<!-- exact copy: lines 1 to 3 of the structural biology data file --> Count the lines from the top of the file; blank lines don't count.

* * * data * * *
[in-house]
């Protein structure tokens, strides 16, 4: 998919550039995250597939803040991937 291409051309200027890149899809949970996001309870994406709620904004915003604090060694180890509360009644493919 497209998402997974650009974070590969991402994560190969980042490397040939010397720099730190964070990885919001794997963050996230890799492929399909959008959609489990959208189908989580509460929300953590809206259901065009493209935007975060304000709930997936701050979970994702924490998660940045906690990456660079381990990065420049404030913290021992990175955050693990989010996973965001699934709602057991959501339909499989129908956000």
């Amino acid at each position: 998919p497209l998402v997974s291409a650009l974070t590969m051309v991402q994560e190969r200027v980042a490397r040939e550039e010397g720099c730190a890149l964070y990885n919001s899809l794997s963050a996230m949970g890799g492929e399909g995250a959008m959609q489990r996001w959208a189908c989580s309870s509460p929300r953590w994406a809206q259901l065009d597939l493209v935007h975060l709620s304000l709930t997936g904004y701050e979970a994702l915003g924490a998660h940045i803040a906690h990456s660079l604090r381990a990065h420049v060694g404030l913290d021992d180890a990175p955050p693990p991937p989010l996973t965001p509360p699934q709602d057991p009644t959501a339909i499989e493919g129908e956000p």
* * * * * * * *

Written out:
[in-house]
């Protein structure tokens, strides 16, 4: 998919550039995250597939803040991937 291409051309200027890149899809949970996001309870994406709620904004915003604090060694180890509360009644493919 497209998402997974650009974070590969991402994560190969980042490397040939010397720099730190964070990885919001794997963050996230890799492929399909959008959609489990959208189908989580509460929300953590809206259901065009493209935007975060304000709930997936701050979970994702924490998660940045906690990456660079381990990065420049404030913290021992990175955050693990989010996973965001699934709602057991959501339909499989129908956000």
């Amino acid at each position: 998919p497209l998402v997974s291409a650009l974070t590969m051309v991402q994560e190969r200027v980042a490397r040939e550039e010397g720099c730190a890149l964070y990885n919001s899809l794997s963050a996230m949970g890799g492929e399909g995250a959008m959609q489990r996001w959208a189908c989580s309870s509460p929300r953590w994406a809206q259901l065009d597939l493209v935007h975060l709620s304000l709930t997936g904004y701050e979970a994702l915003g924490a998660h940045i803040a906690h990456s660079l604090r381990a990065h420049v060694g404030l913290d021992d180890a990175p955050p693990p991937p989010l996973t965001p509360p699934q709602d057991p009644t959501a339909i499989e493919g129908e956000p």